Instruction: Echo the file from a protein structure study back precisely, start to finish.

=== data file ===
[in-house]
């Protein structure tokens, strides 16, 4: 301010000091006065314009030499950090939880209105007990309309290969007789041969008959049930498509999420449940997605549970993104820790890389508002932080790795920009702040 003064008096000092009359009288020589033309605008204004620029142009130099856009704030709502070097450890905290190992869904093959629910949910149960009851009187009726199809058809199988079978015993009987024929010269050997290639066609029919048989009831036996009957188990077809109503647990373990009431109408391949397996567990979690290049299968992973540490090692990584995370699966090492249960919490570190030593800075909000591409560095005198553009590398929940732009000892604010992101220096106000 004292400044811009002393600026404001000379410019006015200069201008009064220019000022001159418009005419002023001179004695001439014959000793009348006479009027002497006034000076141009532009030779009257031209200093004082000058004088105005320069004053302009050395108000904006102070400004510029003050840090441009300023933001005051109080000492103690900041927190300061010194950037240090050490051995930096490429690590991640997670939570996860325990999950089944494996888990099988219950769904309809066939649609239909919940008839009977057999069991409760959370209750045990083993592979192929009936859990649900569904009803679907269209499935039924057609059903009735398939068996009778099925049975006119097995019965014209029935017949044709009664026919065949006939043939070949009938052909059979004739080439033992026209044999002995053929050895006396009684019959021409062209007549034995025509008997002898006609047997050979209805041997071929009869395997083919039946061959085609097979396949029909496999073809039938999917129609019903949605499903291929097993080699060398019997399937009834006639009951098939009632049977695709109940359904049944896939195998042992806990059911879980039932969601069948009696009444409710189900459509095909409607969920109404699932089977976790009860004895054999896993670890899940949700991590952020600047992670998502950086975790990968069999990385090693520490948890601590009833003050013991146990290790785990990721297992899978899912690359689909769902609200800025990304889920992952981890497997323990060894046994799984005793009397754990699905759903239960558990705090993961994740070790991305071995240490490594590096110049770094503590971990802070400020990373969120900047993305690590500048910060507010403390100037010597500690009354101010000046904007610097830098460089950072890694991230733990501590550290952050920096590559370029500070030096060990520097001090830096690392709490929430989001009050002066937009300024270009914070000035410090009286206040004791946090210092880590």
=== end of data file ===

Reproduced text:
[in-house]
């Protein structure tokens, strides 16, 4: 301010000091006065314009030499950090939880209105007990309309290969007789041969008959049930498509999420449940997605549970993104820790890389508002932080790795920009702040 003064008096000092009359009288020589033309605008204004620029142009130099856009704030709502070097450890905290190992869904093959629910949910149960009851009187009726199809058809199988079978015993009987024929010269050997290639066609029919048989009831036996009957188990077809109503647990373990009431109408391949397996567990979690290049299968992973540490090692990584995370699966090492249960919490570190030593800075909000591409560095005198553009590398929940732009000892604010992101220096106000 004292400044811009002393600026404001000379410019006015200069201008009064220019000022001159418009005419002023001179004695001439014959000793009348006479009027002497006034000076141009532009030779009257031209200093004082000058004088105005320069004053302009050395108000904006102070400004510029003050840090441009300023933001005051109080000492103690900041927190300061010194950037240090050490051995930096490429690590991640997670939570996860325990999950089944494996888990099988219950769904309809066939649609239909919940008839009977057999069991409760959370209750045990083993592979192929009936859990649900569904009803679907269209499935039924057609059903009735398939068996009778099925049975006119097995019965014209029935017949044709009664026919065949006939043939070949009938052909059979004739080439033992026209044999002995053929050895006396009684019959021409062209007549034995025509008997002898006609047997050979209805041997071929009869395997083919039946061959085609097979396949029909496999073809039938999917129609019903949605499903291929097993080699060398019997399937009834006639009951098939009632049977695709109940359904049944896939195998042992806990059911879980039932969601069948009696009444409710189900459509095909409607969920109404699932089977976790009860004895054999896993670890899940949700991590952020600047992670998502950086975790990968069999990385090693520490948890601590009833003050013991146990290790785990990721297992899978899912690359689909769902609200800025990304889920992952981890497997323990060894046994799984005793009397754990699905759903239960558990705090993961994740070790991305071995240490490594590096110049770094503590971990802070400020990373969120900047993305690590500048910060507010403390100037010597500690009354101010000046904007610097830098460089950072890694991230733990501590550290952050920096590559370029500070030096060990520097001090830096690392709490929430989001009050002066937009300024270009914070000035410090009286206040004791946090210092880590």